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 Table of Contents  
Year : 2021  |  Volume : 11  |  Issue : 3  |  Page : 273-280

Smash of diabetes mellitus on smile

1 Department of Endocrinology, Chittagong Medical College, Chattogram, Bangladesh
2 Unit of Pharmacology, Faculty of Medicine and Defence Health, Universiti Pertahanan Nasional Malaysia (National Defence University of Malaysia), Kuala Lumpur, Malaysia

Date of Submission25-Apr-2021
Date of Decision03-May-2021
Date of Acceptance06-May-2021
Date of Web Publication14-Jun-2021

Correspondence Address:
Mainul Haque
The Unit of Pharmacology, Faculty of Medicine and Defence Health, Universiti Pertahanan Nasional Malaysia (National Defence University of Malaysia), Kem Perdana Sungai Besi, 57000 Kuala Lumpur
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Source of Support: None, Conflict of Interest: None

DOI: 10.4103/aihb.aihb_68_21

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How to cite this article:
Akter F, Haque M. Smash of diabetes mellitus on smile. Adv Hum Biol 2021;11:273-80

How to cite this URL:
Akter F, Haque M. Smash of diabetes mellitus on smile. Adv Hum Biol [serial online] 2021 [cited 2021 Oct 25];11:273-80. Available from: https://www.aihbonline.com/text.asp?2021/11/3/273/318442

Diabetes mellitus (DM) is a chronic metabolic disease characterised by hyperglycaemia due to either a decreased insulin secretion or resistance to the action of insulin or both.[1],[2],[3] Complications of DM significantly impairs, the quality of life, longevity of the diabetic patients', and increases healthcare financial overhead.[4],[5],[6] DM-induced chronic hyperglycaemia predisposes several adverse events, affecting multiple vital organs and deadly affects several physiological functions.[7],[8],[9] In addition, DM involves the oral cavity far before the patient is diagnosed as diabetic.[1],[2],[3],[10],[11],[12] According to the World Health Organization, DM is a silent global epidemic that affects many people around the world.[13] The prevalence of DM has been rising more rapidly in low- and middle-income countries than in high-income countries.[14],[15],[16],[17] Approximately 463 million adults (20–79 years) live with diabetes; by 2045, this will rise to 700 million.[18] The fraction of the general public with Type 2 diabetes is swelling all over the globe.[19] Three hundred and seventy-four million people are at increased risk of developing Type 2 diabetes.[20] The global financial overhead directly related to DM was a minimum of US$760 billion in 2019.[20],[21],[22] Patients with diabetes present impaired function of polymorphonuclear leucocytes including leukocyte adhesion, chemotaxis and phagocytosis, impaired bactericidal activity, altered response to antigens and function of T lymphocytes.[23],[24],[25],[26] Systemic complications of DM include heart attack, kidney disease, amputation of limbs, blindness and peripheral nerve damage [Figure 1].[27],[28],[29],[30]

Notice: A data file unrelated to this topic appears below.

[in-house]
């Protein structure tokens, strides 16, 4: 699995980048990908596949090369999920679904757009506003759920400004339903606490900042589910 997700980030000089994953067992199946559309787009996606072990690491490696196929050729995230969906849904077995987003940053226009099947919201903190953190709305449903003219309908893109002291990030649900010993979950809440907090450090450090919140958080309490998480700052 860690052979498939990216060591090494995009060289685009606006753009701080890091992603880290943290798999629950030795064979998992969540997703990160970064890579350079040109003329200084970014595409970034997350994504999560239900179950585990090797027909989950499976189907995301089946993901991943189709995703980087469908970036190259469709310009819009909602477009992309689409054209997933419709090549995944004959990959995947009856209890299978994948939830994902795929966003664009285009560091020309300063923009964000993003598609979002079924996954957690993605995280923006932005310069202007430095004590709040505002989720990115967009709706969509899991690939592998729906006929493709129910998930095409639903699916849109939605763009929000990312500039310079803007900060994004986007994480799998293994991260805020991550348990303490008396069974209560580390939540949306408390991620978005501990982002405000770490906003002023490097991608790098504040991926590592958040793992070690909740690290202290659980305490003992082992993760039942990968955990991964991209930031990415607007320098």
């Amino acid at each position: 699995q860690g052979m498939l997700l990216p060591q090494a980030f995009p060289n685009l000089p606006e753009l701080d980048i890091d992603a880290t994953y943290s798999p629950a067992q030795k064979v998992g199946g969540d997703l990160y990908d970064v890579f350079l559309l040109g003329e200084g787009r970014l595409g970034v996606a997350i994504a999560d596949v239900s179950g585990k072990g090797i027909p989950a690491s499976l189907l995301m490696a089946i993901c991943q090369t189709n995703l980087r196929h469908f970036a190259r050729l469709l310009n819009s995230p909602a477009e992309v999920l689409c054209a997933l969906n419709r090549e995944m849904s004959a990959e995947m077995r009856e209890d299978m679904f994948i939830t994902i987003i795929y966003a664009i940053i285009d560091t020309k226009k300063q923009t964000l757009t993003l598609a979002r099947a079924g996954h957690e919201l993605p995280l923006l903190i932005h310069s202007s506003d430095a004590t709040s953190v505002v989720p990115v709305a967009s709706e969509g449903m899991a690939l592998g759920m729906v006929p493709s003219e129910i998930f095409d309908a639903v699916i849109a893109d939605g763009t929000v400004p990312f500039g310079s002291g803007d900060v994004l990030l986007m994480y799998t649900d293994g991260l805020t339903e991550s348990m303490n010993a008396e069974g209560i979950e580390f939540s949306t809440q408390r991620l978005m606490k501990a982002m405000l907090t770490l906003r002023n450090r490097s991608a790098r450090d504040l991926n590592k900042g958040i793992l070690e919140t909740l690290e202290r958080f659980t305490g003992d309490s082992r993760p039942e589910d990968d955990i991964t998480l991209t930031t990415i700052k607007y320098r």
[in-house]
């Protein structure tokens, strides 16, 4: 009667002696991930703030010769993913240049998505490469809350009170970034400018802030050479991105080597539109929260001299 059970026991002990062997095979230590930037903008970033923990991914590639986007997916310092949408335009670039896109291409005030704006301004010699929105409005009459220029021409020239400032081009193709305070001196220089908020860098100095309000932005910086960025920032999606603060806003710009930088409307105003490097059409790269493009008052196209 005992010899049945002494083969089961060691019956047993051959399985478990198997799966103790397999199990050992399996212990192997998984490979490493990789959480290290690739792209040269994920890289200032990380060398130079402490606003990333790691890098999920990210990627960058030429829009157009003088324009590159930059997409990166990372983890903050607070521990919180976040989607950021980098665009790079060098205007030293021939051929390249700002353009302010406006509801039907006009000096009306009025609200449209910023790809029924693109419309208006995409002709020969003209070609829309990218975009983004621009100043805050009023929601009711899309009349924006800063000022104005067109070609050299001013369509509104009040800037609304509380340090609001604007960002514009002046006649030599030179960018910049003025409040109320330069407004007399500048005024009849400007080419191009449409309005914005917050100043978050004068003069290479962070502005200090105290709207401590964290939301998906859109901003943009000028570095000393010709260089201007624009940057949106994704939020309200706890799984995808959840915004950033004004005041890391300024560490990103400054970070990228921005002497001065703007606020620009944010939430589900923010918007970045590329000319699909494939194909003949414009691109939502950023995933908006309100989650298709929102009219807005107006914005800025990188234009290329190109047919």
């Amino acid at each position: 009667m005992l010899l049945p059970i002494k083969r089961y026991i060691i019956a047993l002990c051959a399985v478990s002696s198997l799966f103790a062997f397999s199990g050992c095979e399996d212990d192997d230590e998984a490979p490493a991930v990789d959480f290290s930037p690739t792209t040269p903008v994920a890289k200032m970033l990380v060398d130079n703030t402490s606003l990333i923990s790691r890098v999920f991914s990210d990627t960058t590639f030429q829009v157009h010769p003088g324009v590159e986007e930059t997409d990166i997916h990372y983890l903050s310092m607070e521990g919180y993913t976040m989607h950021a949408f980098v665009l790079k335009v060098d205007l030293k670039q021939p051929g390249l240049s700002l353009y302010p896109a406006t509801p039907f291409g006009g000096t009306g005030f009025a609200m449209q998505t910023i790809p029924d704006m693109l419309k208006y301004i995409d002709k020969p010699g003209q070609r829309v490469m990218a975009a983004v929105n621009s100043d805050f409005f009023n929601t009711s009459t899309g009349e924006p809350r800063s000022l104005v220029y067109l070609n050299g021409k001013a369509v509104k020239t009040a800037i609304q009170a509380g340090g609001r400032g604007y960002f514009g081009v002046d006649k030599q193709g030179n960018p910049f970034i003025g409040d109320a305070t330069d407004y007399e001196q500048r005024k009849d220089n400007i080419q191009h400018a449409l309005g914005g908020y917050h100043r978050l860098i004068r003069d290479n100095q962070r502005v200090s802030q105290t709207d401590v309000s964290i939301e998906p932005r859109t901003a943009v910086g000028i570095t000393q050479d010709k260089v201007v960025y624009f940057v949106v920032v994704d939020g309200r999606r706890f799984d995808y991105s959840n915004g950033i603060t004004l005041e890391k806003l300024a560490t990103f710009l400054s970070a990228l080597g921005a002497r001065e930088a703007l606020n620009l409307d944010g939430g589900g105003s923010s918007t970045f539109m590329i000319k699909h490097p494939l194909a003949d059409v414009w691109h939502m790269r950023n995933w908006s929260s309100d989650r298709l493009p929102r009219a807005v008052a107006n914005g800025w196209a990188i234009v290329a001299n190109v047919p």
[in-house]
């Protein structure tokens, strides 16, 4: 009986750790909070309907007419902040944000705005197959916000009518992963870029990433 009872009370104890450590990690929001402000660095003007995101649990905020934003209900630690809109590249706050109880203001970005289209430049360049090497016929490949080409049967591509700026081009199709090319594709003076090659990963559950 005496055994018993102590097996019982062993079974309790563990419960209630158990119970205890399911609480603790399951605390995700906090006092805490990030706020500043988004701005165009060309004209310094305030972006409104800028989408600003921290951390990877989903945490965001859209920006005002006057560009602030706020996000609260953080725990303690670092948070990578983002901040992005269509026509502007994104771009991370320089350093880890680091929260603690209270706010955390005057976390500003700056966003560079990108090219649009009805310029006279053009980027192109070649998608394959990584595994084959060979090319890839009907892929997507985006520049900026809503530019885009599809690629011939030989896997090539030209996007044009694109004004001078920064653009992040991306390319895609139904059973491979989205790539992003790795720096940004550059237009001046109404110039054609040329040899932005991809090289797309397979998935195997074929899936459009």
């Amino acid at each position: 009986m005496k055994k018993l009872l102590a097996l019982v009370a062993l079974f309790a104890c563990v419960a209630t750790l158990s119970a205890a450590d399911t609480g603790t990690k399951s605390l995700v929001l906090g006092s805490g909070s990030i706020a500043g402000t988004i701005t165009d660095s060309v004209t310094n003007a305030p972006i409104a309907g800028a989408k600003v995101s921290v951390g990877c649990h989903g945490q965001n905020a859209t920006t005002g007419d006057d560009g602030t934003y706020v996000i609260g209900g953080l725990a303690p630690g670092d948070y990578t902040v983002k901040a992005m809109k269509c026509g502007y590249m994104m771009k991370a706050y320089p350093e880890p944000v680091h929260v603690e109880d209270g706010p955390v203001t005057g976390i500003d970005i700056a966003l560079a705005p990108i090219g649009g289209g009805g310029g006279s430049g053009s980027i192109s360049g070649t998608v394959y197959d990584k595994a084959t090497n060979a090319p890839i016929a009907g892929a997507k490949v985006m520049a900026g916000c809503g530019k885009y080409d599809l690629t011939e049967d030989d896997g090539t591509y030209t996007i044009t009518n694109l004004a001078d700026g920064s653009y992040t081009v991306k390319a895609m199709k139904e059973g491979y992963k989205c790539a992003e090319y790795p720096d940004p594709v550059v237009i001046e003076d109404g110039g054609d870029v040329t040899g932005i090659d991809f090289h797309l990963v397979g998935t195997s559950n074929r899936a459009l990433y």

Figure 1: Pathogenesis of diabetes mellitus and its chronic complications.

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Oral health is a fundamental fragment of overall health.[31],[32],[33],[34] Uncontrolled DM, even somewhat raised blood sugar levels, harms oral health, promoting many oral diseases.[35],[36],[37] O'er 90% of diabetic patients were correlated with oral diseases.[2],[38],[39] Quite a few oral teething troubles are detected in both types of DM such as, Type 1 and type 2 DM, which include periodontal diseases, oral candidiasis, tooth loss, xerostomia, halitosis, delay wound healing, burning mouth syndrome, salivary and taste dysfunction, tooth decay, lichen planus, geographic tongue and complications associated with dental implants [Figure 2].[2],[38]
Figure 2: Oral hurdles in diabetes mellitus.

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We have some natural commensal bacteria in our mouth.[40],[41] Starches and sugars in foods and beverages interact with these bacteria.[42],[43] The higher the blood sugar level, the greater the supply of sugars and starches, which fuels more acid formation, ensuring a damaging effect on the teeth.[44] Dental caries result from a complex interaction between acid-producing bacteria in the plaque and fermentable carbohydrates such as sucrose, fructose and glucose.[45],[46],[47] In the healthy status, there is a balance between the bacterial biofilm and the tooth minerals.[48],[49] Disruption of this harmony is known as ecological shift.[50],[51] The ecological shift led to the formation of dental biofilm that includes Streptococcus mutans, other closely related Streptococci, and some Lactobacilli produce a sticky polysaccharide matrix and acids, causing demineralization of the hard dental enamel.[52],[53],[54] This leads to cavitation. The aciduric microbes demineralize dental surfaces as long as they remain on the surface and receiving sufficient nutrition, mainly sucrose.[45],[46],[55],[56] Furthermore, as human teeth are composed of non-shedding tissue, thereby, dental biofilm can exists easily otherwise physically removed.[49],[57],[58],[59] Thus, poor oral hygiene and consistent high intake of sucrose-rich or other fermentable carbohydrates-containing food, snacks, and sugar-sweetened beverages (SSBs) promote low pH and several adverse events towards poor oral health.[42],[60],[61],[62],[63] Furthermore, high intake of SSBs and other sucrose increases are often reported to be cariogenic.[64],[65],[66] The process of demineralization can be stopped or even reversed, as there is a balance between demineralization and remineralization, which is influenced by the supply of calcium, phosphate and fluoride, the composition and quantity of saliva that serves as a buffer, diet and the presence of cariogenic bacteria in the dental plaque.[49],[67],[68],[69] In this way, physical, biological, environmental and behavioural risk factors are involved in caries development.[70],[71] Conceivably, diabetic patients are more prone to developing novel and repeated dental caries.[1] Improper toothbrushing and protecting dimensions of the saliva, high-level sugar and sugar-containing food (fermentable carbohydrate), particularly SSBs in the saliva, presence of the high number of oral yeasts, mutant streptococci, lactobacilli and chronic hyperglycaemia increases the possibilities of severe deterioration oral health including tooth.[2],[42],[72],[73],[74],[75]